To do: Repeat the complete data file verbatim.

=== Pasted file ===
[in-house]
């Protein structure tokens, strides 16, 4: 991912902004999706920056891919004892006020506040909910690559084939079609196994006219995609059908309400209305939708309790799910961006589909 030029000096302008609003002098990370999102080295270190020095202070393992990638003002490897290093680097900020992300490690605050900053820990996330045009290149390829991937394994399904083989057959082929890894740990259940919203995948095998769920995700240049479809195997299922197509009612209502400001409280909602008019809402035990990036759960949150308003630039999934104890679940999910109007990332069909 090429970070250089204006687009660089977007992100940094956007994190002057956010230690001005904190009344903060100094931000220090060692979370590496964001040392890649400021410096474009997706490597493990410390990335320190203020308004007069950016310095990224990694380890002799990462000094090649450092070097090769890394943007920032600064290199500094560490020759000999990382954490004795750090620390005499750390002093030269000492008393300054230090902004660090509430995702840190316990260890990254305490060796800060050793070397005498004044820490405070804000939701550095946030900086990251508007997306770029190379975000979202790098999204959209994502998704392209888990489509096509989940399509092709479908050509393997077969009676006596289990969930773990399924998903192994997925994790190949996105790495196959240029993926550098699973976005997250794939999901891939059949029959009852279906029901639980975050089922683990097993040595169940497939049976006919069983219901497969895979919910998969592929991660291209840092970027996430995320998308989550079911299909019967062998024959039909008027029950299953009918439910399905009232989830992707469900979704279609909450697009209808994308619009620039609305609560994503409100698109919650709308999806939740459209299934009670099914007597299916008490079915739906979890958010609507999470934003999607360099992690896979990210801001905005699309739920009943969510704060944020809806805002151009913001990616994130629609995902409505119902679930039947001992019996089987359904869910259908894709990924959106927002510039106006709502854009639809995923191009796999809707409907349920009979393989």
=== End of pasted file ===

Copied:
[in-house]
């Protein structure tokens, strides 16, 4: 991912902004999706920056891919004892006020506040909910690559084939079609196994006219995609059908309400209305939708309790799910961006589909 030029000096302008609003002098990370999102080295270190020095202070393992990638003002490897290093680097900020992300490690605050900053820990996330045009290149390829991937394994399904083989057959082929890894740990259940919203995948095998769920995700240049479809195997299922197509009612209502400001409280909602008019809402035990990036759960949150308003630039999934104890679940999910109007990332069909 090429970070250089204006687009660089977007992100940094956007994190002057956010230690001005904190009344903060100094931000220090060692979370590496964001040392890649400021410096474009997706490597493990410390990335320190203020308004007069950016310095990224990694380890002799990462000094090649450092070097090769890394943007920032600064290199500094560490020759000999990382954490004795750090620390005499750390002093030269000492008393300054230090902004660090509430995702840190316990260890990254305490060796800060050793070397005498004044820490405070804000939701550095946030900086990251508007997306770029190379975000979202790098999204959209994502998704392209888990489509096509989940399509092709479908050509393997077969009676006596289990969930773990399924998903192994997925994790190949996105790495196959240029993926550098699973976005997250794939999901891939059949029959009852279906029901639980975050089922683990097993040595169940497939049976006919069983219901497969895979919910998969592929991660291209840092970027996430995320998308989550079911299909019967062998024959039909008027029950299953009918439910399905009232989830992707469900979704279609909450697009209808994308619009620039609305609560994503409100698109919650709308999806939740459209299934009670099914007597299916008490079915739906979890958010609507999470934003999607360099992690896979990210801001905005699309739920009943969510704060944020809806805002151009913001990616994130629609995902409505119902679930039947001992019996089987359904869910259908894709990924959106927002510039106006709502854009639809995923191009796999809707409907349920009979393989």